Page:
New report by HaMoked and B'Tselem:
Israel’s policy of detention without trial is illegal
335 Palestinians still being held without trial, 29 of them from 2-5 years continuously
In a new report HaMoked and B'Tselem are publishing today (Wednesday, 14.10.09), the organizations severely criticize Israel’s detention of Palestinians without trial. The report states that the policy of extensive detentions breaches international law, which permits use of administrative detention only in very extreme cases.
During the second intifada, more than 1,000 Palestinians were held simultaneously in administrative detention. In recent months, there has been a steady decrease in the number of detainees: on 30 September 2009, the number stood at 335, among them three women and one minor. Of these, some 37 percent have been held from six months to a year and some 33 percent for one year to two years. 28 Palestinians have been in administrative detention for two to four years, and one has been detained for more than four and a half years.
The report, Without Trial, holds that the judicial review of the administrative-detention proceedings presents a semblance of a fair judicial process, but in fact denies the detainees any possibility to reasonably defend themselves against the allegations made against them. In the vast majority of cases, the judges declare evidence privileged and rely on written reports by the Israeli Security Agency, which are submitted to them in the absence of the detainee or his attorney. Consequently, the detainees cannot refute the allegations or offer alternative evidence.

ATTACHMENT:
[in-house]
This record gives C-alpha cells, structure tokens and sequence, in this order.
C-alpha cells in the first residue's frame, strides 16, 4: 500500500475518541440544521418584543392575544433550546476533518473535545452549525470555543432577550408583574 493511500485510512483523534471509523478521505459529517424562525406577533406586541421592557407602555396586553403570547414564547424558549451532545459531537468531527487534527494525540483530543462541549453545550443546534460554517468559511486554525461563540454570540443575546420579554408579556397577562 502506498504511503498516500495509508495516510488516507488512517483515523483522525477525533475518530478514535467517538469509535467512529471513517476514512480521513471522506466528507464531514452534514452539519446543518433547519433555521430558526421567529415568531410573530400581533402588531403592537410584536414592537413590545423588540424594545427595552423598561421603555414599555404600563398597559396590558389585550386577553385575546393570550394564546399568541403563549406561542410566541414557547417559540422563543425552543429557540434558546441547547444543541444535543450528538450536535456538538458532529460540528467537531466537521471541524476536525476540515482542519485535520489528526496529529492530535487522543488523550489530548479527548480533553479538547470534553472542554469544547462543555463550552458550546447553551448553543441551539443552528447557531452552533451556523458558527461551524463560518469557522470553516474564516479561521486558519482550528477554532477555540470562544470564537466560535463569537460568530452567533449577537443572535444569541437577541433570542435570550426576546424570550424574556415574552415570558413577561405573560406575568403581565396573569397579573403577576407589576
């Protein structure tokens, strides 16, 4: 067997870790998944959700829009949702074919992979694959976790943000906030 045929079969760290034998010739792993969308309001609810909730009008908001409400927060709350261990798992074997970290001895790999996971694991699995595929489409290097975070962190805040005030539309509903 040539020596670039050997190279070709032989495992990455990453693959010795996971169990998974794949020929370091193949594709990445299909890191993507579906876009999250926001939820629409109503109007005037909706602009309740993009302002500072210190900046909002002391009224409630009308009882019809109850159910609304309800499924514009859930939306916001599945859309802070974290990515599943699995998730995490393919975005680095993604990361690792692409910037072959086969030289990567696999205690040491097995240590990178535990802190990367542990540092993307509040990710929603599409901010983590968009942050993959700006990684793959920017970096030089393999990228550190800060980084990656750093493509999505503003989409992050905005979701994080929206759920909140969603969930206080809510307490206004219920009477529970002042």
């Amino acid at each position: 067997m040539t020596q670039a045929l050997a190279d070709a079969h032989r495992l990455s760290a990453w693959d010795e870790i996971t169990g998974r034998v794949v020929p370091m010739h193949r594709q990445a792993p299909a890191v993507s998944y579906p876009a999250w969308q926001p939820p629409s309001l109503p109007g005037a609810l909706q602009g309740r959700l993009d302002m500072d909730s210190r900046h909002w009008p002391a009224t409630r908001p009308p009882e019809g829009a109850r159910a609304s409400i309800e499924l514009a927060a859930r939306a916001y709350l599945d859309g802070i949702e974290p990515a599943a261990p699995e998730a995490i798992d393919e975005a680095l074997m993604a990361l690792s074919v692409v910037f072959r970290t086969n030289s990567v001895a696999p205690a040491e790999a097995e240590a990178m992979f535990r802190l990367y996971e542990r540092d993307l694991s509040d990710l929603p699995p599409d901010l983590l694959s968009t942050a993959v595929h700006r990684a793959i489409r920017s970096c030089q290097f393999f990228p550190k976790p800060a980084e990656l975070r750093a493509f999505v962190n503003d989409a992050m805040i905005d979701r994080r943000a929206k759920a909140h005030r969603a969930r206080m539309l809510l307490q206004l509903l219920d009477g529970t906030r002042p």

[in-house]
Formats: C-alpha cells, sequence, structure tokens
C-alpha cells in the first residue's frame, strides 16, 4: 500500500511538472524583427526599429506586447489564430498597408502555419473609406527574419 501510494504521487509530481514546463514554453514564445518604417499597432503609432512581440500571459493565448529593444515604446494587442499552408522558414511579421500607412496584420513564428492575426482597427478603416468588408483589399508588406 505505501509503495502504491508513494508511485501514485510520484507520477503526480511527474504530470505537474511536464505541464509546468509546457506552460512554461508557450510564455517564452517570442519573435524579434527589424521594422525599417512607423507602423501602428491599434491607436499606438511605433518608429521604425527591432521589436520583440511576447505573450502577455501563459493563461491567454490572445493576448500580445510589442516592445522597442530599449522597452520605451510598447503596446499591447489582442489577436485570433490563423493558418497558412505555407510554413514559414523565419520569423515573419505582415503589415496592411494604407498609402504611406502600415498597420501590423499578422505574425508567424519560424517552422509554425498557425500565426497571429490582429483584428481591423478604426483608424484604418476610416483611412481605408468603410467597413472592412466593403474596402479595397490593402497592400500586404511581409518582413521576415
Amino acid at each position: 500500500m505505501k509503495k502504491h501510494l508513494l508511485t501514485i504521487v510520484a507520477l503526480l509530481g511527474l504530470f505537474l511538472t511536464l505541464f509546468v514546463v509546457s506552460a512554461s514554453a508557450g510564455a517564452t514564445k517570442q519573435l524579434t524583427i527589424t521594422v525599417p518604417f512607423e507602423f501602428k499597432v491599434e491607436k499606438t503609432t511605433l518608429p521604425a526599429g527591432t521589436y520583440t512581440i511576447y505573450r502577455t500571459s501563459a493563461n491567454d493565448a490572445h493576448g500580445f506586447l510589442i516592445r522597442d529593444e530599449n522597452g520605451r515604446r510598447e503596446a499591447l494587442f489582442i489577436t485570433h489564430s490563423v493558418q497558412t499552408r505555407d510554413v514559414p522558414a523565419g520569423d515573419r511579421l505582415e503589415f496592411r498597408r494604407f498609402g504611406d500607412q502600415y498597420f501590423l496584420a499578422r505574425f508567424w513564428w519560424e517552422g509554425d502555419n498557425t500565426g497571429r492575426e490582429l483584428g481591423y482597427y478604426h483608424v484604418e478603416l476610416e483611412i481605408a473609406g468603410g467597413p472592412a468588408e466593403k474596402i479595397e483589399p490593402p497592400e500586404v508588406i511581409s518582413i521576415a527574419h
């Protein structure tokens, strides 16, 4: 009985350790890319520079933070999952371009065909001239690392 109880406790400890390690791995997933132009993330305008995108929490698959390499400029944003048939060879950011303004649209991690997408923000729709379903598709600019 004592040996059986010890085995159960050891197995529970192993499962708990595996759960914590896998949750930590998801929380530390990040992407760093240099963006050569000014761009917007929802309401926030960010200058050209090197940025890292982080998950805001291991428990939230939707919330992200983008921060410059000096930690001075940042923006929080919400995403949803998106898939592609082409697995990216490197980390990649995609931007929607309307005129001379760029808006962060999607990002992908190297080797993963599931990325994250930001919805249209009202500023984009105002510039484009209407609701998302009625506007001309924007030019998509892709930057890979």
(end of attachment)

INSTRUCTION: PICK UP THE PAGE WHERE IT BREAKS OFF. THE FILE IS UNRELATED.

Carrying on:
As a result of this process, among others things, most detention orders are approved by the court. Between August 2008 – July 2009, military-court judges cancelled 5 percent of the orders brought before them for review and approved 95 percent. In 2008, the military appeals court accepted 57 percent of the prosecution’s appeals and only 15 percent of the appeals filed by detainees.
In 2002, the Knesset enacted the Incarceration of Unlawful Combatants Law. The Law enables sweeping and swift detention without trial of many persons for long periods, and provides detainees with even less protections than the few granted detainees under the Administrative Detention Order that applies in the West Bank. Furthermore, an amendment passed in 2008 eased the use of the Law in the event of “wide-scale hostilities.”
The Law was originally intended to enable the internment of Lebanese nationals whom Israel classified as “bargaining chips”. To the best of B'Tselem’s and HaMoked’s knowledge, Israel has used it against 54 persons, holding some of them without trial for long periods – up to seven and a half years. 15 were Lebanese nationals who were subsequently released, and 39 were residents of the Gaza Strip. Most of the latter were detained during Operation Cast Lead in 2009 and have since been released. On 30 September 2009, Israel was holding nine Gazans pursuant to the Law.
HaMoked and B'Tselem call on the government of Israel to release the administrative detainees or to prosecute them according to the standards of international law regarding due process. The organizations also call on the government to immediately cease use of the Incarceration of Unlawful Combatants Law, and to act to repeal the statute.